Tag Archives: Tree

My Tree Fetish

I’ve written before about how much I love trees.  Here are a list of some of my tree posts, in case you want verification ;):

I’m not sure why trees are so important to me, both as a person and as a writer.   I know I’m not the only one because when I brought up this subject in the past on this blog, I found that there are many other bloggers who feel as I do about trees.

For some reason I feel they are akin (a kin) to us, just as I feel about animals.  There is a spirit in each tree.

Many years ago a friend gave me a beautiful book by Rabindranath Tagore called Fireflies.  This is a quote from the book:

“Trees are the earth’s endless effort to speak to the listening heaven.”

One tree I can’t get enough of is the Jacaranda, which is found in many countries around the world.

These trees are also all over Los Angeles.  I was just there, and the trees were gloriously deep lavender at this time of year.

Although Pretoria, South Africa, is known as The Jacaranda City, Los Angeles bloomed intensely purple this visit.

These are the trees bordering the parking lot at The Huntington Library.

Underneath the trees, a purple carpet of blossoms coated the pavement and the cars.

Each blossom is itself a little beauty.

A blossom on my car

A blossom on my car

These photos don’t do justice to the way my blood vessels open wider when I look at a row of Jacarandas. Who needs a quarter aspirin a day if they have Jacaranda trees out their window?


Filed under Creative Nonfiction, Memoir, Photographs

Meaningful–Or Otherwise–Spring Moments

I’ve broken out with Spring Fever and don’t want to work on characterization now.  In fact, I’m being downright cantankerous about it.

It’s not the sort of spring I used to wish for when I lived in Michigan. I couldn’t wait until the dirty snow and slush had dried up and disappeared and the green spikes of the bulb flowers were pushing up out of the ground.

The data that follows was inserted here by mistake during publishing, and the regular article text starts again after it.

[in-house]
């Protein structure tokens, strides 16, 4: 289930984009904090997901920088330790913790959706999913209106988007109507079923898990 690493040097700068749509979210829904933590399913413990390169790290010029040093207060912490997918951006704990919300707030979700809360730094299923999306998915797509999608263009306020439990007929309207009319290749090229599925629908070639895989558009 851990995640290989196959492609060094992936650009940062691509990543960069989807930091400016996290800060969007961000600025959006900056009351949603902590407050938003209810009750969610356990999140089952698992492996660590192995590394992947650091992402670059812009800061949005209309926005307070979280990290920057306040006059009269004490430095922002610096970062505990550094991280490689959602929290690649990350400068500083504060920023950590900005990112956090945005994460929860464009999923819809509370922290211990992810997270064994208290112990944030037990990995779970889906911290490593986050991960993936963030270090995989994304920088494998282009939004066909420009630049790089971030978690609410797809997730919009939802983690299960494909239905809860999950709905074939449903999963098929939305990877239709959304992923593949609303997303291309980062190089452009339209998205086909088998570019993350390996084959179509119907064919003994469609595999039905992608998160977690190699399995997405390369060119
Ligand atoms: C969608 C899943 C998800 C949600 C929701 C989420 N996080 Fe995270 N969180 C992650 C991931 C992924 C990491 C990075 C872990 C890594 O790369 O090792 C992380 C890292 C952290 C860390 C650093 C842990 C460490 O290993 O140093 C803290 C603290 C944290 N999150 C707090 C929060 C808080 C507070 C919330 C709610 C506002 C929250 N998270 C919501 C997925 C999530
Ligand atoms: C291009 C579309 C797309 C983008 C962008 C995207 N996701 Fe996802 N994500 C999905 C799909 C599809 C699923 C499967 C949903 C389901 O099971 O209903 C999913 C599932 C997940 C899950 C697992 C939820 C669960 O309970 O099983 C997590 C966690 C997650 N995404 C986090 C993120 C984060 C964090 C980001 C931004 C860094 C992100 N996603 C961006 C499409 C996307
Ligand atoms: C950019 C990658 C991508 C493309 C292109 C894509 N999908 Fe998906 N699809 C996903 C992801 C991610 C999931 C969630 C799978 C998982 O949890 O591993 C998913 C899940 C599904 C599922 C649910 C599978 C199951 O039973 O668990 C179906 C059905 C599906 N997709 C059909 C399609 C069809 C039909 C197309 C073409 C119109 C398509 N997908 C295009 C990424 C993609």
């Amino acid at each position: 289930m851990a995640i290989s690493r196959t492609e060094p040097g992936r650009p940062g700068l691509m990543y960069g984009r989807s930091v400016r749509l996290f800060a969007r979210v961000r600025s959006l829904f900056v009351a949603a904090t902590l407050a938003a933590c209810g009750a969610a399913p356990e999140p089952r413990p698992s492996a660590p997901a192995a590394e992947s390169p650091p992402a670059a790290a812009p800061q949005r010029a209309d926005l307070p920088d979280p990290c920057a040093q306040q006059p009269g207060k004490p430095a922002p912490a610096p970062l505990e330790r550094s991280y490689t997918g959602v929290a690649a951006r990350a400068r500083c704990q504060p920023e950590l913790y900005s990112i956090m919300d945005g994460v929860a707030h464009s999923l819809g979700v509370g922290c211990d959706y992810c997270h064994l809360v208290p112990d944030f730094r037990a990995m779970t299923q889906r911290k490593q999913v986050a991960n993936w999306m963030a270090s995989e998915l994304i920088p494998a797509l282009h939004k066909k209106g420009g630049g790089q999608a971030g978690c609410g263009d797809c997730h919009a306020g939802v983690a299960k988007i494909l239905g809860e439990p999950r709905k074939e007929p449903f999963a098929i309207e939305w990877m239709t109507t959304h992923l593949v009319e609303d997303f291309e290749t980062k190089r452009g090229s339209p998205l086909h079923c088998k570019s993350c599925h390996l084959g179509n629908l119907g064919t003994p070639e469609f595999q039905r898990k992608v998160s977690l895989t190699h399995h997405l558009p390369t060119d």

You can tell when spring arrives in the southwest when you notice the snakes have woken up from their long winter naps and by the blossoming of the Sweet Acacia trees.  These events are accompanied by dirty desert air which coats my throat and sinuses.

We go all winter without having to worry about whether a snake in the yard means danger (the rattle alarm) or not.  Then one day in March there is a snake lying there on the ground, and I flinch until I know for sure.  King snakes are our friends; they eat baby rattlesnakes.

The Sweet Acacias don’t look much different from Palo Verdes or Mesquite trees, but their yellow blossoms smell so sweetly they make you feel sick.  So sweet they almost smell like garbage.  But I could tolerate that if they didn’t make my sinuses flow like Niagara Falls.

The allergist says that the reason the standard skin tests don’t include the Sweet Acacia is because it isn’t a specific allergen; instead, everybody is sensitive to it.  It’s partly to account for the high incidence of hay fever in the valley.

Here are the Sweet Acacia blossoms, which my husband calls puff balls, up close and looking innocent.

Still, it’s our spring, rattlesnakes and allergies aside.  And there are always the baby bunnies :).